Well, they are fighting some more, this time over what should and what shouldn't be unsealed. Judge Dale Kimball ordered both SCO and IBM to review the documents sealed so far in the case and to let him know which documents the parties agree can be unsealed.
Of course, they can't agree.
As I see it, IBM says SCO's stuff can be unsealed and SCO says IBM's can be, and that isn't a point of agreement. Joke, joke. Each side does list some of their own documents as being able to be unsealed. But, clearly there are issues and while there was a deadline to file, there is activity going on in the background over all this, and SCO threatens to seek the court's intervention. What else is new?
Here's IBM's [PDF]. And here's SCO's [PDF]. Note that there are two letters from IBM to SCO attached to SCO's filing. SCO's Notice seems to try to portray it that IBM was responsible for SCO sealings, that they did it "either because IBM had designated them as 'confidential' or because they referenced materials that IBM had designated 'confidential'", as SCO puts it, but when I read the IBM letters, I get a different picture. For example, on page 13, IBM writes this:
IBM also filed a version of its Memorandum in Support of its Motion for Summary Judgment on its Eighth Counterclaim for Copyright Infringement which was redacted to protect information designated by SCO as confidential. IBM understands that SCO will not consent to unsealing this document unless IBM maintains the redactions set forth at pages 14-15.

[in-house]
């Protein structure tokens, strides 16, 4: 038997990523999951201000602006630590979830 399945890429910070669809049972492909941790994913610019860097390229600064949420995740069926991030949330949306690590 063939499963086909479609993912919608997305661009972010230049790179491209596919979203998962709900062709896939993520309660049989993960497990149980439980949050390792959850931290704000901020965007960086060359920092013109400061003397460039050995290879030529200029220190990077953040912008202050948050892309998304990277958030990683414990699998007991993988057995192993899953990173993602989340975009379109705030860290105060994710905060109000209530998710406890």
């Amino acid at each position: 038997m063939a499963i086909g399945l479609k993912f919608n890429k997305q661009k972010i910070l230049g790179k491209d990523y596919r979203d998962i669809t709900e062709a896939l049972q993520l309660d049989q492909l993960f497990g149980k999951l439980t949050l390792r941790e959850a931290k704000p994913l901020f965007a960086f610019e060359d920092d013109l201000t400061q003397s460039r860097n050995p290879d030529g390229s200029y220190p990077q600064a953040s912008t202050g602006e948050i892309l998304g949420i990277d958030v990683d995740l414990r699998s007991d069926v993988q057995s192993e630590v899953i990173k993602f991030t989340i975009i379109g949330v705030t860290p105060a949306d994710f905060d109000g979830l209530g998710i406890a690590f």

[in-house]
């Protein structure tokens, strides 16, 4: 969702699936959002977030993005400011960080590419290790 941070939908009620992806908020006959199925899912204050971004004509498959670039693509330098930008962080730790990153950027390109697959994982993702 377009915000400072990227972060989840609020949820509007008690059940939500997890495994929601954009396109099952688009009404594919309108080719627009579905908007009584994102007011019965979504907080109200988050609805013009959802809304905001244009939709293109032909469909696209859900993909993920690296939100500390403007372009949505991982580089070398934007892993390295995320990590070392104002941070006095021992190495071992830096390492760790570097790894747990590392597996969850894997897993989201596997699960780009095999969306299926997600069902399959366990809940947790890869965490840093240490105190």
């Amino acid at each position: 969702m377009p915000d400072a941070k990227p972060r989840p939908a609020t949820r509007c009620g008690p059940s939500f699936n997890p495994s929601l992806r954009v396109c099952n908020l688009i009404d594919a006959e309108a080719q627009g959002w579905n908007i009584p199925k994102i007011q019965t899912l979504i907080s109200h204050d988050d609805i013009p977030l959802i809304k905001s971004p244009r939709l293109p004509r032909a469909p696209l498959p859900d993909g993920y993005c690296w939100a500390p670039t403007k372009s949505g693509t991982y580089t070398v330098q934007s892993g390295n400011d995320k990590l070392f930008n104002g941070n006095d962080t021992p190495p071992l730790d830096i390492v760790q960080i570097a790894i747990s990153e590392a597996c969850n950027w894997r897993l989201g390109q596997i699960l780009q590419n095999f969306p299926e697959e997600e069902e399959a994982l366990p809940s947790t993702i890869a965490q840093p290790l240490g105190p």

Obviously, I can't know why documents were sealed by the parties, but for sure I can see that there is at least a dispute as to who was responsible for it in at least this instance. And after my first review, I don't see this document on SCO's list of what can be unsealed. Nor do I see SCO acknowledging any responsibility for sealing documents. To hear them tell it, it's all about IBM.
SCO's lawyering style is putting your best foot forward and then hopping around on one foot, pretending you don't have a second. I never see a complete picture, just their preferred facts. Ever argue with someone like that? Does it violate your sense of justice and honor?
So, stay tuned. Can you imagine? We're up to 450 documents now in this case. And not one thing has been easy. So, here we go again. Both sides will now have to file amended notices, after the dispute is ironed out, or it's back to court we go to get the judge to mediate the squabble.
The good news is, we're going to get to see a lot more, judging from the two notices, no matter how it works out. For example, on page 2 of SCO's Notice, there is a list of 6 SCO filings that both sides now say can be unsealed. And on page 3, SCO agrees to unseal in part (by redacting portions) seven other filings. IBM says that all SCO's exhibits can be unsealed, but SCO doesn't agree. What they do agree to is on page 4 and 5. On page 5, SCO lists some exhibits of IBM's it wants unsealed.
IBM's list of what it feels should be unsealed begins on page 2 of their Notice, but they note that they gave their list to SCO but had not received a reply by the deadline to file.
If anyone has the time to transcribe these, it would be very helpful in comparing the two lists. Please, as usual, leave a comment that you will be doing whatever you want to transcribe, so we don't duplicate effort, and send the result to me by email, rather than posting it, so I can edit first for accuracy. Thank you.